Contemporary Classical Music and Our Brains | INFJ Forum

Contemporary Classical Music and Our Brains

Discussion in 'Art, Entertainment, and Media' started by TheLastMohican, Feb 22, 2010.

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  1. TheLastMohican

    TheLastMohican Captain Obvious
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    I ran across this article today, and, being a morbidly curious person, promptly looked up some contemporary classical music to hear it for myself.
    I've often wondered whatever became of classical composers in the modern era, and I have long assumed that they got absorbed by the film score industry (which does produce some wonderful instrumental pieces). But it turns out there actually is plenty of classical music being composed; it's just predominately atonal, and since people find it hard to listen to, it doesn't get a lot of credit.

    Here are a couple of pieces by a fellow named Arnold Schoenberg, one of the first "modern" atonal composers. I found this first clip enjoyable to listen to, but it turned out that it was one of the man's earlier works, before he really composed atonally. It's somewhere in-between what we're accustomed to hearing, and truly modern style.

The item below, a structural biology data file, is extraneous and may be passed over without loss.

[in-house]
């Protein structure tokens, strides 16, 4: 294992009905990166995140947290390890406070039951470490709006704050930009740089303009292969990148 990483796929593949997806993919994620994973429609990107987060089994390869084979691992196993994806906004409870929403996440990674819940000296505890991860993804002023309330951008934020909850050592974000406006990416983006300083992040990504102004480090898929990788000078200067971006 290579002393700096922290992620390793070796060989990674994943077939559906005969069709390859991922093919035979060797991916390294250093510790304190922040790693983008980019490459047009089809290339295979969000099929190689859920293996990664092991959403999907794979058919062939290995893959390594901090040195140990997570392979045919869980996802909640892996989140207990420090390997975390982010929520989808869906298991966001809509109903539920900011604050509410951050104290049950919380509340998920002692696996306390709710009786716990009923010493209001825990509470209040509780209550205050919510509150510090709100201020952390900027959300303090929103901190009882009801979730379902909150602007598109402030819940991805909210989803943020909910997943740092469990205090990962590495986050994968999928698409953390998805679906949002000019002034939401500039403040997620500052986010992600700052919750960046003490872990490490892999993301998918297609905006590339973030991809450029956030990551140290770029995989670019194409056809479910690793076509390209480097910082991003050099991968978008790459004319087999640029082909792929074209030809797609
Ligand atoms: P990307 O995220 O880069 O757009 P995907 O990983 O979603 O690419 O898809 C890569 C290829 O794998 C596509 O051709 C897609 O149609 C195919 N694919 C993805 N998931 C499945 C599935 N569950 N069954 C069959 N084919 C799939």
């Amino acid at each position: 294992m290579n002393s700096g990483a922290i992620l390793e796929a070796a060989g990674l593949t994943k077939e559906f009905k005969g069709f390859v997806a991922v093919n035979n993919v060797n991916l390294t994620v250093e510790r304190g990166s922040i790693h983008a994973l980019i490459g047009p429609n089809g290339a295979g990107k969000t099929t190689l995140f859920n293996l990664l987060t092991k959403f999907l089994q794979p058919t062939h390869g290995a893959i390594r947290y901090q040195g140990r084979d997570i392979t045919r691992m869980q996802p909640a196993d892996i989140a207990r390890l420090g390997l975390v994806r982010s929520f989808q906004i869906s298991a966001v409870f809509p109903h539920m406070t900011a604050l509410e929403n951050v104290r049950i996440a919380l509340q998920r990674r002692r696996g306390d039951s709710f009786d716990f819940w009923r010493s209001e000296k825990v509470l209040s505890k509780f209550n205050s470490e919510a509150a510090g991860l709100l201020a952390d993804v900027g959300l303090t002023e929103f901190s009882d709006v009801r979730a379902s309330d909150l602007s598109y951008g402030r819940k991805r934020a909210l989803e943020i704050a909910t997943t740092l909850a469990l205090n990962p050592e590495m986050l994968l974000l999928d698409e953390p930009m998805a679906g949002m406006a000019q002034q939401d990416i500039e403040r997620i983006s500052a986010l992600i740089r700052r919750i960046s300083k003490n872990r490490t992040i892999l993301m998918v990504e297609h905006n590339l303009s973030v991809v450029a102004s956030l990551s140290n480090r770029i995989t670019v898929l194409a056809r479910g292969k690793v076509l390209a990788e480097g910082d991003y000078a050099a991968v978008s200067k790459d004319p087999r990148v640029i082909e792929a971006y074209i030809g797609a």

[youtube]dP2Pr9Mu8D4[/youtube]

    While it was good from moment to moment, I was left slightly dissatisfied, because there was no major refrain that I could reproduce in my head
     
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  2. IndigoSensor

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    It just sounds so goofy! (referring to the second youtube video). I was actually laughing through much of it.
     
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  3. Top cat

    Top cat Permanent Fixture